©The Malaysian Insider (Used by permission)
by Malik Imtiaz Sarwar
FEB 6 — Now that the dust is settling, it is becoming clearer what it is that took place in Perak over the last 24 hours. My respectful view is that His Highness may have acted erroneously in directing the resignation of the menteri besar.
As always, it will be useful to consider the objective facts. They are as follows:
• excluding the three disputed memberships, both the Pakatan Rakyat and the Barisan Nasional each hold influence over 28 members
• 28 members have indicated in private to His Highness that they no longer have confidence in the incumbent menteri besar. With the two disputed memberships, this number increases to 31
Crucially, the directive was made in accordance with Article 16(6) of the Perak Constitution. This article provides that where a request for dissolution is made as a consequence of the menteri besar ceasing to command the confidence of the majority of the members of the assembly and His Highness refuses, the incumbent menteri besar must tender the resignation of the Executive Council.
From the above, it is apparent that His Highness considered the situation to be one in which the menteri besar had ceased to command the confidence of the majority of the members. In doing so, His Highness accepted the three disputed members as still being members of the assembly and as such approached the situation on the assumption that the Barisan block outnumbered Pakatan by three instead of one.
It must be borne in mind that:
• as noted above, Article 16(6) is specifically directed to a no–confidence scenario, that is the incumbent menteri besar can seek the dissolution of the assembly upon his having ceased to command the confidence of the majority
• Article 36(2) however provides more generally that His Highness has the power to dissolve the assembly. It is clear that this provision is aimed at allowing His Highness to dissolve the assembly for other reasons thought to be appropriate
• as a matter of law His Highness is empowered to do what is permitted under the Perak Constitution and the Federal Constitution. This is the essence of a constitutional monarchy
• the Perak Constitution does not empower His Highness to dismiss the menteri besar. The manner in which the menteri besar is to be removed from office is as provided for under Article 16(6), through a refusal to dissolve the assembly at the request of the menteri besar when the menteri besar has ceased to command the confidence of the majority of the assembly.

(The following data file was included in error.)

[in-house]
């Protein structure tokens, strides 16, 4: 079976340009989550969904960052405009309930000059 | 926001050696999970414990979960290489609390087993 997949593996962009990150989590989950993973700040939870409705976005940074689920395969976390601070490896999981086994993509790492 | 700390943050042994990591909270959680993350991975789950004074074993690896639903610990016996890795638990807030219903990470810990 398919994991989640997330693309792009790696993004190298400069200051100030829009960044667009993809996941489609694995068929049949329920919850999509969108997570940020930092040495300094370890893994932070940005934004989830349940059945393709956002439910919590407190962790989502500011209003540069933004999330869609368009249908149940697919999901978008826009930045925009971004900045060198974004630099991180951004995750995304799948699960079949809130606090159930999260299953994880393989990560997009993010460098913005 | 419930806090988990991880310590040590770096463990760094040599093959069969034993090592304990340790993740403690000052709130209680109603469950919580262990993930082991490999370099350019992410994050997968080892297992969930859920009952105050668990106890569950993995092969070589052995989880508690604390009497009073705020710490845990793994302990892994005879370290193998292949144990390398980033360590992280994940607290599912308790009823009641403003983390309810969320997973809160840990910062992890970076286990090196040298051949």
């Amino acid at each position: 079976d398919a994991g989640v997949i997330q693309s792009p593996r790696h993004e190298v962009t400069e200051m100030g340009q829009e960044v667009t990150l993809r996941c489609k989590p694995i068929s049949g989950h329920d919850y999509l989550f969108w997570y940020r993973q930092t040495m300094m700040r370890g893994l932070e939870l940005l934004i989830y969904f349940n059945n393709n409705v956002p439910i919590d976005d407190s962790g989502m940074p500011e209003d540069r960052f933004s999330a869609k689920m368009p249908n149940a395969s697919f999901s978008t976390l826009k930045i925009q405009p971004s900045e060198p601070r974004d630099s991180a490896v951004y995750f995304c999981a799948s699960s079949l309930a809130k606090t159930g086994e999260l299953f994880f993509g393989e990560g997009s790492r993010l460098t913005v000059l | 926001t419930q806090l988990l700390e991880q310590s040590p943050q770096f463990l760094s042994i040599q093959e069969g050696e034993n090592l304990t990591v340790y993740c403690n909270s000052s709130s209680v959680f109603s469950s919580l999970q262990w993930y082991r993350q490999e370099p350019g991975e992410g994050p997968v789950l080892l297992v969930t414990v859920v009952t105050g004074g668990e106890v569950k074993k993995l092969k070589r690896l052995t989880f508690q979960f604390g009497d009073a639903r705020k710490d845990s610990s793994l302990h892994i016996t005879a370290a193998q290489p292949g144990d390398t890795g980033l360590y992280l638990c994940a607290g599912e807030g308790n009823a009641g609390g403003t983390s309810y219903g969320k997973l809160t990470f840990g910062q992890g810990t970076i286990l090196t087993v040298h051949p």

It is apparent that His Highness had moved on the assumption that the request for dissolution was prompted by the menteri besar having ceased to command the confidence of the majority. This may have been based on a misapprehension of the situation and the appeal to the Sultan to dissolve the assembly for reasons other than confidence. If so, then the directive to resign was arguably not tenable.
However, it could be said that all things considered His Highness had come to the conclusion that in any event the menteri besar no longer commanded confidence. In this context, the central question is whether His Highness was empowered to conclude that the incumbent menteri besar no longer commanded the confidence of the assembly without there having been a vote of no confidence.
There is precedent. The Federal Court had in 1966 (Stephen Kalong Ningkan) determined that a similar provision of the Sarawak Constitution required there to be a vote of no confidence taken in the assembly before the chief minister was obliged to resign. The decision was based on several key factors that I believe to be relevant to this discussion. These were:
• the Sarawak Constitution did not empower the Governor to dismiss a chief minister
• the phrase “confidence of the majority” was a term of art and could be read as implying the need for a vote of confidence or a vote on a major issue. The court took into consideration the fact that the Sarawak Council Negri should, in principle, manage its own affairs
• no vote had been taken in the Council Negri and instead the Governor had come to his conclusion based on extraneous matters, particularly confidential letters. The court observed that members expressing a view outside the Council Negri might very well take a different position in it when under the scrutiny of the public. This was of particular significance as out of the 42 members of the Council Negri only 21 had indicated their not supporting the incumbent chief minister.
It could therefore be credibly argued that the Perak Constitution requires the tabling of a vote of confidence in the circumstances. The factors considered by the Federal Court have great significance to the scenario at hand, one as ambiguous as that which the Federal Court was faced with in 1966.
Much will now depend on what the incumbent menteri besar does. In Stephen Kalong Ningkan, the chief minister concerned took it to court and won. The Federal Court declared the Governor as having acted unconstitutionally and the dismissal of the chief minister invalid. Mohamad Nizar could attempt the same course.
It would be regrettable if the situation were forced to escalate to that level. Litigation of that nature, any nature for that matter, will be disruptive at all levels. With the Barisan Nasional moving in already, it seems that there is little choice in the matter. Walking away is simply not an option that the Constitution and the people and democracy will allow for.
In the meanwhile, we will have to buckle in for what has become a full–blown constitutional crisis.
Malik Imtiaz Sarwar is the president of the National Human Rights Society (HAKAM) and a lawyer.